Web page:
But Catherine, why would you assume that the modern psychosis of oneupmanship in all things – and the extension that demands the ringing in a new century/millennium a whole year before the last one has completed, on the basis of laziness induced by decade-ies terminology – would have been prevelant a century ago, before the onset of ubiquitous, instant media? (If anything, I wonder whether it would have been considered a big enough deal to be worth of a party.) In those days, cooler heads would have won out. Print media, under the guidance of editors who cared about facts more than hyped instant feedback (due to the lack of the latter), would have presented the facts of the matter.
Specifically, that the new century is at the end of the xx00 year.
For starters, the calendar system we use has no years 0. It counts down 3-2-1 BCE, then switches to 1-2-3 CE. The first century needs a full count of 100 years, so from 1CE to 100CE. Consequently, the 20th got all the way to 2000, inclusive.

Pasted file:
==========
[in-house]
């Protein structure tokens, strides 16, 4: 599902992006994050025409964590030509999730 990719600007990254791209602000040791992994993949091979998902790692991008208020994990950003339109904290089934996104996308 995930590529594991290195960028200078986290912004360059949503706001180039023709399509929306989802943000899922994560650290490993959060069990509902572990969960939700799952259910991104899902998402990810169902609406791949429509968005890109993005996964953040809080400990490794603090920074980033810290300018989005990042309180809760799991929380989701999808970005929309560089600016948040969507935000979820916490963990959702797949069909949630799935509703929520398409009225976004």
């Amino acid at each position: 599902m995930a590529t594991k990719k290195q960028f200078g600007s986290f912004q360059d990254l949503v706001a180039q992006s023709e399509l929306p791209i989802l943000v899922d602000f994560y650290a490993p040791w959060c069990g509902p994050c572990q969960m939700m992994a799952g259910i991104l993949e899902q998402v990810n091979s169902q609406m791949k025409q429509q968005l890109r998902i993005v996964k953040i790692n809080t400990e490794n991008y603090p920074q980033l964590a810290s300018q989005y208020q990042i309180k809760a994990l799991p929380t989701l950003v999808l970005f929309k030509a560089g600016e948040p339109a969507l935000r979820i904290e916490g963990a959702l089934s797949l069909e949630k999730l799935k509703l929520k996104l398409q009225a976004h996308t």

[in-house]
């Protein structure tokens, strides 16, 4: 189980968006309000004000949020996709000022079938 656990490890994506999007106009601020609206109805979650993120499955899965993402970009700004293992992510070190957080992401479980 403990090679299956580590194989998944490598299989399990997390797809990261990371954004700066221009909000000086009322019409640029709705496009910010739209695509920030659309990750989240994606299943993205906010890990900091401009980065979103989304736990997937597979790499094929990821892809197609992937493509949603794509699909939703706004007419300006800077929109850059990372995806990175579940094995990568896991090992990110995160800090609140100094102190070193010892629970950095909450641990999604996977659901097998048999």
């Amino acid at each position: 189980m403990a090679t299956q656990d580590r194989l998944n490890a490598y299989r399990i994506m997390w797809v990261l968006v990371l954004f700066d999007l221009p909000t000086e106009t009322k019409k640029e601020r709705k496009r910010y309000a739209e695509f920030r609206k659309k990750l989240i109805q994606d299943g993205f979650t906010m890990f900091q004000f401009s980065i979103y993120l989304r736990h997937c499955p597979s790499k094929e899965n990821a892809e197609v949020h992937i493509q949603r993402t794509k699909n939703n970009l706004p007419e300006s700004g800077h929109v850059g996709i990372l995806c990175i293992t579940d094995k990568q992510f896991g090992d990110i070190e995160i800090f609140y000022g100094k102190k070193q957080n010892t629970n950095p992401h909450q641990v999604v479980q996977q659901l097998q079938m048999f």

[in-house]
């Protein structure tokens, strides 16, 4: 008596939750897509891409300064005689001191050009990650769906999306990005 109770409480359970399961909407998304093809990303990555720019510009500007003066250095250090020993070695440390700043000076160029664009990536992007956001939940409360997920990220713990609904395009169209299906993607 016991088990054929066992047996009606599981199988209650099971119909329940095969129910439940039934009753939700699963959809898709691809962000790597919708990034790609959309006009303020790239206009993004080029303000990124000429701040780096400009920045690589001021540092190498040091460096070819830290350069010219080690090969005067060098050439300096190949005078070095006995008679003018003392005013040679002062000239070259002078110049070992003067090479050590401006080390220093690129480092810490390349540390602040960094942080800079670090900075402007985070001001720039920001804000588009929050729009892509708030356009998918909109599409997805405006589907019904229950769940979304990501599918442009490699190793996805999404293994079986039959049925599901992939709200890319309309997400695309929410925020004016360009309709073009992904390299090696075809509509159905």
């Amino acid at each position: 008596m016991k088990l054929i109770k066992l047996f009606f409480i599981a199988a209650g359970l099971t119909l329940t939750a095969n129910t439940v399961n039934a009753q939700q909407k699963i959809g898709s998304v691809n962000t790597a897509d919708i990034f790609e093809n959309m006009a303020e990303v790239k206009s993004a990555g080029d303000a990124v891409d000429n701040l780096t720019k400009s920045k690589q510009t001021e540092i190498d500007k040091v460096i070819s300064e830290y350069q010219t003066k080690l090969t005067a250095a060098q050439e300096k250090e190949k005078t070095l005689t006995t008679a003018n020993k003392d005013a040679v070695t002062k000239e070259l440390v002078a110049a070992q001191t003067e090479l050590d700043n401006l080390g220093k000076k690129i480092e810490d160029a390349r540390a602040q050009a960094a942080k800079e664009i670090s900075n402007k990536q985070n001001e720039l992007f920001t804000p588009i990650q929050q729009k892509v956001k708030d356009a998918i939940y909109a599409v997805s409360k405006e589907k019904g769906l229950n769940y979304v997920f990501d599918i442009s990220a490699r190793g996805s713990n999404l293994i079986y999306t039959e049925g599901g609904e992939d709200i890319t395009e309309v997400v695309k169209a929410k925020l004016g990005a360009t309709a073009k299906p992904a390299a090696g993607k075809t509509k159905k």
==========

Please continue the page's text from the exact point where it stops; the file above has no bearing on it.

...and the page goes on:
The laziness aspect probably comes from the way people refer to age; someone "being in their 20s." This is because they say their age is 20 once they have completed their 20th year of life (during the first year, before they are 1, age is counted in days, weeks, then months). When mapped onto the grouping of decades – like the 20s – based on the second most significant digit in the year, cognitive laziness triggers a need to apply the same approach to centuries and millennia despite the logical error.
Perhaps the best approach in a case like this, other than avoidance, is to have the accuracy challenged within the presented events, thereby establishing what is correct and what is (modern) cultural laziness.